An intervention which helps parents communicate with their child has been shown to reduce the severity of autism symptoms for at least six years after the end of treatment, according to a new study led by King’s College London, the University of Manchester, and Newcastle University.
The research, published in The Lancet and funded by the Medical Research Council, is the first to identify a long-term effect of an early intervention for autism.
Autism spectrum disorder is a developmental disorder that affects about 1 in 100 people which can have a profound effect on children’s social development into adulthood.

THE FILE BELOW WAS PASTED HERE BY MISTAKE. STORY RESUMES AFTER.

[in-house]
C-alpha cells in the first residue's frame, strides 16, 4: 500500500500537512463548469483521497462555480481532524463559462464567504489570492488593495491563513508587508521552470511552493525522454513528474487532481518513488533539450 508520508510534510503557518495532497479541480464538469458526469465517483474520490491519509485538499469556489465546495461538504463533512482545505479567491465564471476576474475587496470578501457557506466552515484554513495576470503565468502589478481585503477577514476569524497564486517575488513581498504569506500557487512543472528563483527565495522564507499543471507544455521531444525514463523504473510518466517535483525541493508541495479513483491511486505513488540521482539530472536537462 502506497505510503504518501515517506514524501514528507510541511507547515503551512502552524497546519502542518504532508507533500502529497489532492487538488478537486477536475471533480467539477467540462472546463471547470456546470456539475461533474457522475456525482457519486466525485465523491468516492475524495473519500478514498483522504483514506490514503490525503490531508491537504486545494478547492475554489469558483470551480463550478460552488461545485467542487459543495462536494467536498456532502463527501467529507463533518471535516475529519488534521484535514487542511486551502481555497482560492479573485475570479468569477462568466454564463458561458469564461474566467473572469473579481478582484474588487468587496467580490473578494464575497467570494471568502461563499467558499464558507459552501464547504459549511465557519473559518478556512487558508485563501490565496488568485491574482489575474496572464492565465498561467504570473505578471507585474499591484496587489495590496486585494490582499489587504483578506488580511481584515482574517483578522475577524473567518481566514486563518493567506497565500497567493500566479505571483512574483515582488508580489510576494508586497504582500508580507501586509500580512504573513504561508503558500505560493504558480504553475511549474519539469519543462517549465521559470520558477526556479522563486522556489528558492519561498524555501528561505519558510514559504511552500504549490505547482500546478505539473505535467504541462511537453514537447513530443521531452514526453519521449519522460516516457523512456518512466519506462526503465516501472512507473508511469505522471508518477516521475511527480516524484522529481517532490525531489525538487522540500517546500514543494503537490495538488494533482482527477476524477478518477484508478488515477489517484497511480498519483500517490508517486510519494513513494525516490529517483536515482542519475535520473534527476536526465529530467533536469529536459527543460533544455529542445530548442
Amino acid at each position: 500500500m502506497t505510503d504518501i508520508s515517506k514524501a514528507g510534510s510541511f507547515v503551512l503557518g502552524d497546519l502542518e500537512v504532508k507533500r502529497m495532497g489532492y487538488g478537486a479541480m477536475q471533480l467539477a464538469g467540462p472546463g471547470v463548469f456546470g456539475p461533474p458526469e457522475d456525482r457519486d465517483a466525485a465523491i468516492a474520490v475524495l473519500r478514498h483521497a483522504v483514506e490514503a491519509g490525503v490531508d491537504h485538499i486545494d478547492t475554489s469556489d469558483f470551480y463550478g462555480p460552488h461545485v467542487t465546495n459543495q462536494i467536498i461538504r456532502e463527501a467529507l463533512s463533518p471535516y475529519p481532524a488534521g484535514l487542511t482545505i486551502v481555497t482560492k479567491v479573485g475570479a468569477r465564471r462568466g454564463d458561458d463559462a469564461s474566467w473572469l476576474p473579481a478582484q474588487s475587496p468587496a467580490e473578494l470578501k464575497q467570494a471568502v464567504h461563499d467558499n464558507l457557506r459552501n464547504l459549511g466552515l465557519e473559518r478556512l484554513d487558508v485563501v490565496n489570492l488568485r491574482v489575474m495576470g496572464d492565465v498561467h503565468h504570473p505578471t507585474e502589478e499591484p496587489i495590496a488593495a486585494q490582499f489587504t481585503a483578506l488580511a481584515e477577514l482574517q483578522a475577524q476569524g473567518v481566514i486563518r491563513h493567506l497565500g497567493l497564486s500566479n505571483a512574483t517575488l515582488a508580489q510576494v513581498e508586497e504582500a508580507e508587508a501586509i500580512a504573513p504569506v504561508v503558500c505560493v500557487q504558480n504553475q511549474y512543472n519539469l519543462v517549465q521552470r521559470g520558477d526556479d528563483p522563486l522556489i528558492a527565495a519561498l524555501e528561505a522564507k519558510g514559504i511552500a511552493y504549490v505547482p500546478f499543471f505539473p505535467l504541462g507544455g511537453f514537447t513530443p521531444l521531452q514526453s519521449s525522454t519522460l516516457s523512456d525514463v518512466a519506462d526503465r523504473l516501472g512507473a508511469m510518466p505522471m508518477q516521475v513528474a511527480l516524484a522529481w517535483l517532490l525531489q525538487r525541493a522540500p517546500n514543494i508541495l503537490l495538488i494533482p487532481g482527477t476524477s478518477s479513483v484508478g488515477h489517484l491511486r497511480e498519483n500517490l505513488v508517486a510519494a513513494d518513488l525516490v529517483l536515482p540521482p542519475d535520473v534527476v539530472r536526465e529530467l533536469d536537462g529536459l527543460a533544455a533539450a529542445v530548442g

‘Our findings suggest that sustained changes in autism symptoms are possible after early intervention, something that has previously been regarded as difficult to achieve,’ said Professor Tony Charman, who led the London arm of the trial and Professor Andrew Pickles, the study methodology expert, both from King’s College London.
‘However, we found no evidence of any effect on child mental health, such as anxiety or challenging behaviours, suggesting that additional interventions may be needed to address these difficulties at later ages. As these children grow up, they will continue to need support in many aspects of their lives. We are currently working to further enhance our intervention.’
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